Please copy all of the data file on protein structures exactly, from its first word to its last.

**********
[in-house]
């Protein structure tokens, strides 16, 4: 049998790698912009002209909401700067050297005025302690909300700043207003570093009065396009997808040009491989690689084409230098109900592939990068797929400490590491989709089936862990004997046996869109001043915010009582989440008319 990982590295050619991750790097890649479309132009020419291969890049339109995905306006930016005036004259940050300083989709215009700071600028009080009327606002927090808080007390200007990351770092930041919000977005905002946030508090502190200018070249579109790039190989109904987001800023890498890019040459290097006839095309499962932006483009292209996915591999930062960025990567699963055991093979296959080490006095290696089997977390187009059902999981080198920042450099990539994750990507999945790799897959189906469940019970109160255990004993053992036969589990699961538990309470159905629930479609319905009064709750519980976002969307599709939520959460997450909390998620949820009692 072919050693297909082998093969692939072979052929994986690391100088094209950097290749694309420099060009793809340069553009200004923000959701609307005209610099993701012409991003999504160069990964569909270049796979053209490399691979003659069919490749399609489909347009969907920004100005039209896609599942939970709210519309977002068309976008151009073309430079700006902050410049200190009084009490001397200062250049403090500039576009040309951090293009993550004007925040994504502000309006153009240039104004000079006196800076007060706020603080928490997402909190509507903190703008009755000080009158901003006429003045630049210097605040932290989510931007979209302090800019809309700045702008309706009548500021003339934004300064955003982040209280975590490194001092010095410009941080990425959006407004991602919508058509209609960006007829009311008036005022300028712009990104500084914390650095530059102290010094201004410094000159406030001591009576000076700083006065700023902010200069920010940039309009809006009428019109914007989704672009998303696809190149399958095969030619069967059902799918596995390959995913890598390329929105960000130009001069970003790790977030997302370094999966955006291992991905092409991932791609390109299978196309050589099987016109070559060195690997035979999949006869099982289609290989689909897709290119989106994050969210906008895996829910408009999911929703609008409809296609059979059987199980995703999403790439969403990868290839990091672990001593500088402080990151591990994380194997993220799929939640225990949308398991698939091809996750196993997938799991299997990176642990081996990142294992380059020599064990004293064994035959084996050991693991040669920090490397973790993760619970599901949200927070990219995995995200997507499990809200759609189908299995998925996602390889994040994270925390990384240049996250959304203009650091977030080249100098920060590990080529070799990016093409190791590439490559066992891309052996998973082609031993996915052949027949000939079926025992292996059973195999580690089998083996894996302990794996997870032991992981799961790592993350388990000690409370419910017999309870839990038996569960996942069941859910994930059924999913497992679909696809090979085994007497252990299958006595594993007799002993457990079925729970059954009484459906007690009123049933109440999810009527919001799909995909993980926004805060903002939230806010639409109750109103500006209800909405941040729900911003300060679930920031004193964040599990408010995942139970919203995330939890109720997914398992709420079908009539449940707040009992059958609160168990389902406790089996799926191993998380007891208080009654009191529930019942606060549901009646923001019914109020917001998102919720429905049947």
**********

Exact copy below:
[in-house]
């Protein structure tokens, strides 16, 4: 049998790698912009002209909401700067050297005025302690909300700043207003570093009065396009997808040009491989690689084409230098109900592939990068797929400490590491989709089936862990004997046996869109001043915010009582989440008319 990982590295050619991750790097890649479309132009020419291969890049339109995905306006930016005036004259940050300083989709215009700071600028009080009327606002927090808080007390200007990351770092930041919000977005905002946030508090502190200018070249579109790039190989109904987001800023890498890019040459290097006839095309499962932006483009292209996915591999930062960025990567699963055991093979296959080490006095290696089997977390187009059902999981080198920042450099990539994750990507999945790799897959189906469940019970109160255990004993053992036969589990699961538990309470159905629930479609319905009064709750519980976002969307599709939520959460997450909390998620949820009692 072919050693297909082998093969692939072979052929994986690391100088094209950097290749694309420099060009793809340069553009200004923000959701609307005209610099993701012409991003999504160069990964569909270049796979053209490399691979003659069919490749399609489909347009969907920004100005039209896609599942939970709210519309977002068309976008151009073309430079700006902050410049200190009084009490001397200062250049403090500039576009040309951090293009993550004007925040994504502000309006153009240039104004000079006196800076007060706020603080928490997402909190509507903190703008009755000080009158901003006429003045630049210097605040932290989510931007979209302090800019809309700045702008309706009548500021003339934004300064955003982040209280975590490194001092010095410009941080990425959006407004991602919508058509209609960006007829009311008036005022300028712009990104500084914390650095530059102290010094201004410094000159406030001591009576000076700083006065700023902010200069920010940039309009809006009428019109914007989704672009998303696809190149399958095969030619069967059902799918596995390959995913890598390329929105960000130009001069970003790790977030997302370094999966955006291992991905092409991932791609390109299978196309050589099987016109070559060195690997035979999949006869099982289609290989689909897709290119989106994050969210906008895996829910408009999911929703609008409809296609059979059987199980995703999403790439969403990868290839990091672990001593500088402080990151591990994380194997993220799929939640225990949308398991698939091809996750196993997938799991299997990176642990081996990142294992380059020599064990004293064994035959084996050991693991040669920090490397973790993760619970599901949200927070990219995995995200997507499990809200759609189908299995998925996602390889994040994270925390990384240049996250959304203009650091977030080249100098920060590990080529070799990016093409190791590439490559066992891309052996998973082609031993996915052949027949000939079926025992292996059973195999580690089998083996894996302990794996997870032991992981799961790592993350388990000690409370419910017999309870839990038996569960996942069941859910994930059924999913497992679909696809090979085994007497252990299958006595594993007799002993457990079925729970059954009484459906007690009123049933109440999810009527919001799909995909993980926004805060903002939230806010639409109750109103500006209800909405941040729900911003300060679930920031004193964040599990408010995942139970919203995330939890109720997914398992709420079908009539449940707040009992059958609160168990389902406790089996799926191993998380007891208080009654009191529930019942606060549901009646923001019914109020917001998102919720429905049947």